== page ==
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Consumerist: How not to suck at planning your wedding

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artk2002:
Consumerist.org runs an occasional series of "How Not To Suck At ...". They're taking on weddings in a multi-part series. Here's a link to the first part

How To Not Suck At Planning Your Wedding, Part 1: The Most Expensive Steps

nuit93:
I really wish cash bars wouldn't be suggested as a way to save money.  You aren't saving anything, you're just passing along costs to your guests.

katycoo:

--- Quote from: nuit93 on February 24, 2014, 04:56:41 PM ---I really wish cash bars wouldn't be suggested as a way to save money.  You aren't saving anything, you're just passing along costs to your guests.

--- End quote ---

You're providing options.  If the alternative is no alcohol at all, I'm more than happy to buy my own.  I'm only ever annoyed if I don't have prior notice as sometimes its not easy to access money at the venue.

IMO its only rude if no beverages AT ALL are provided by the HC.

Peregrine:
While I absolutely agree with you Nuit, I wonder if the prevalence of cash bars has something to do with the overwhelming feeling that "it just isn't a celebration without the booze"  or further, the idea that guests are entitled to an all out reception extravaganza to repay their generosity in showing up with a gift.

While on E-hell, we always say have the party you can afford, I have seen examples even here, of people who would think the bridal couple were inconsiderate or rude if every possible dietary need/preference wasn't met, the wedding isn't happening on the right day/time/place, there was no booze or dancing or music and on and on.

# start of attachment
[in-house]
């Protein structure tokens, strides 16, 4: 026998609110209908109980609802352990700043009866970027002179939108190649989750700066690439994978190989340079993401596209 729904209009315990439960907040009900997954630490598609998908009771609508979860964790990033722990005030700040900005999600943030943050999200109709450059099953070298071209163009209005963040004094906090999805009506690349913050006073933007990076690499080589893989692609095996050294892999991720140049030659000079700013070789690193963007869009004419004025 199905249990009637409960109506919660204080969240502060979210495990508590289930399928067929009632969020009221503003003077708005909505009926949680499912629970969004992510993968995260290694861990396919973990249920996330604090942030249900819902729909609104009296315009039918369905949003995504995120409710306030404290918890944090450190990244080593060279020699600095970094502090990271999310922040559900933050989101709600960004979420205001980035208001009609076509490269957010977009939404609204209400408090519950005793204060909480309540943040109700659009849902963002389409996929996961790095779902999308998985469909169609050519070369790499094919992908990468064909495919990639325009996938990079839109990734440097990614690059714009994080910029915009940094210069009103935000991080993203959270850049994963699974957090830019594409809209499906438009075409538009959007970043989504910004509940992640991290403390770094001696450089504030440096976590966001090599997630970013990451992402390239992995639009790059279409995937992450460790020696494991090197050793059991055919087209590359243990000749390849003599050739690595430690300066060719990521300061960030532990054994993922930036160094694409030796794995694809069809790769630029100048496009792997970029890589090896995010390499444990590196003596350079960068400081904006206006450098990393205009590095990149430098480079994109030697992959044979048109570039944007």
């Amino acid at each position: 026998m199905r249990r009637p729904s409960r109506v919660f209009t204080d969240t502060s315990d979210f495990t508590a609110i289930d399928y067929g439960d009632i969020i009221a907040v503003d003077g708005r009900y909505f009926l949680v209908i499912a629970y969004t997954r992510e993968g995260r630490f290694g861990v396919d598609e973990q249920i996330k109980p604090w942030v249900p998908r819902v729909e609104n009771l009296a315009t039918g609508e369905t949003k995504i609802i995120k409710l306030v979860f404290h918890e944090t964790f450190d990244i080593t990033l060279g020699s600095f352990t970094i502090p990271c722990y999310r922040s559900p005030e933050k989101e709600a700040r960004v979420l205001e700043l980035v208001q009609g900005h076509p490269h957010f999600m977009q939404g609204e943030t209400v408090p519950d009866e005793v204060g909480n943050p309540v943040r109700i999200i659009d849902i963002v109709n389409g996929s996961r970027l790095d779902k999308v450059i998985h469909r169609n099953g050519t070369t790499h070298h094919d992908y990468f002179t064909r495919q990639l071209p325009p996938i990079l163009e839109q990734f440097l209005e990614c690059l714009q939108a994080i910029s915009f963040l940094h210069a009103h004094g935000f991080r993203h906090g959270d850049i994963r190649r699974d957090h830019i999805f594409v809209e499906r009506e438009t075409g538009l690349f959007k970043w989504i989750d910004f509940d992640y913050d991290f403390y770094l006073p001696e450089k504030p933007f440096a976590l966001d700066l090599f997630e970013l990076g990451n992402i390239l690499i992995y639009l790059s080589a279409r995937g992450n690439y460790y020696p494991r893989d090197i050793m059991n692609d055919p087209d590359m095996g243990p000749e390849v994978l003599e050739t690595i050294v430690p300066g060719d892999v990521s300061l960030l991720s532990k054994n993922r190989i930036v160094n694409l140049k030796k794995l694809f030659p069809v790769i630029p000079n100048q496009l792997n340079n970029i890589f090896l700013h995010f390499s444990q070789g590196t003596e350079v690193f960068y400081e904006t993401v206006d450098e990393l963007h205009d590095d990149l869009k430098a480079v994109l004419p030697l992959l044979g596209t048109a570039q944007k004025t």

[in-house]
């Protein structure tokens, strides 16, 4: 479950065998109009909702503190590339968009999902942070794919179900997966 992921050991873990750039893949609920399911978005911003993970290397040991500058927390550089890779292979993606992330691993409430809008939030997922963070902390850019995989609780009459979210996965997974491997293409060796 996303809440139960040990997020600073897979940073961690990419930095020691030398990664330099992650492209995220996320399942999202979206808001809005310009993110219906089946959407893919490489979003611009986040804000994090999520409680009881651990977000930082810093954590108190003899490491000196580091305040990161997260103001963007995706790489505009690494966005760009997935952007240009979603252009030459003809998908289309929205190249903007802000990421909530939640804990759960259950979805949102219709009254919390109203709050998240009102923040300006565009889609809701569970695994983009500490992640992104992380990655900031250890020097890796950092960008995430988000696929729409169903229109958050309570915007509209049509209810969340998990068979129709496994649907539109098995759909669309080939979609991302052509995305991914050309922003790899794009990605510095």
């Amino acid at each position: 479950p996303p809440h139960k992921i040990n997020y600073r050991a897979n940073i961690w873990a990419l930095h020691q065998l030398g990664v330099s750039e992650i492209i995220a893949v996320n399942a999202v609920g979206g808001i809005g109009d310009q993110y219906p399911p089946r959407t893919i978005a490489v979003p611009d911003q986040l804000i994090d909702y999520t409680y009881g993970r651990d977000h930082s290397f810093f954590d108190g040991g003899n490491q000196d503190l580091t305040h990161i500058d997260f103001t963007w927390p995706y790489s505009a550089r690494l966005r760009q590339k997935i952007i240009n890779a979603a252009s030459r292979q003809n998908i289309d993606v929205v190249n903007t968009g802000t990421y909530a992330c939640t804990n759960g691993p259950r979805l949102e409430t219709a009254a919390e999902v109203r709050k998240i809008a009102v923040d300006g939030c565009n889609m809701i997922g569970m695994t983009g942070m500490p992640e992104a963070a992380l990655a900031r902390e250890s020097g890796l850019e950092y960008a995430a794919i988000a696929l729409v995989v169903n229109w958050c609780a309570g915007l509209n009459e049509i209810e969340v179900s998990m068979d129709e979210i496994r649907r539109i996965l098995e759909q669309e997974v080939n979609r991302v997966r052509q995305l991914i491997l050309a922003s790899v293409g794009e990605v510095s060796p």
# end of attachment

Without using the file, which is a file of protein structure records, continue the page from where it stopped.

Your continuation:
I still remember trying to plan my own wedding over a decade ago, and the push/pull that resorted when I married into a family that abstained from alcohol for religious reasons, and my own extended family that wondered if it would be worth coming if there wasn't booze and dancing (my immediate family were all teetotalers as well).  I think my parents eventually had a phone call with the aunts and uncles who were complaining about the lack of a bar and having a rather candid conversation with them about the fact that my husband and I (both college students at the time) were paying for the entire wedding ourselves and that it was our prerogative not to serve alcohol, and that if the relatives didn't like it, they were free to stay home, but if they came they weren't to complain.

Mikayla:

--- Quote from: Peregrine on February 24, 2014, 05:47:07 PM ---
While on E-hell, we always say have the party you can afford, I have seen examples even here, of people who would think the bridal couple were inconsiderate or rude if every possible dietary need/preference wasn't met, the wedding isn't happening on the right day/time/place, there was no booze or dancing or music and on and on. 

--- End quote ---

I totally agree as far as you take this.  But there's definitely a flip side, and whoever wrote this article tossed out some pretty atrocious ideas about couples throwing parties they can't afford. 

The food suggestions were the worst, particularly pot luck.  Maybe there are places in the world where this is accepted practice, and I know there are some small pockets in the US where families traditionally do this.  But c'mon.  In standard US weddings, this is a horrible idea. 

I also thought it was bizarre to suggest a dessert and cocktail reception without clarifying what times of day this would be.  If the couple wants people hanging around for a typical Saturday evening reception, complete with dancing , this is flat out rude, and the suggestion to "warn your guests ahead of time" is even worse.   Obviously, if it's a 2 hour cocktail reception, that's different, but there are still those who'd say it's rude, unless it ends up being something like 4-6.  Even then, who wants dessert with cocktails?

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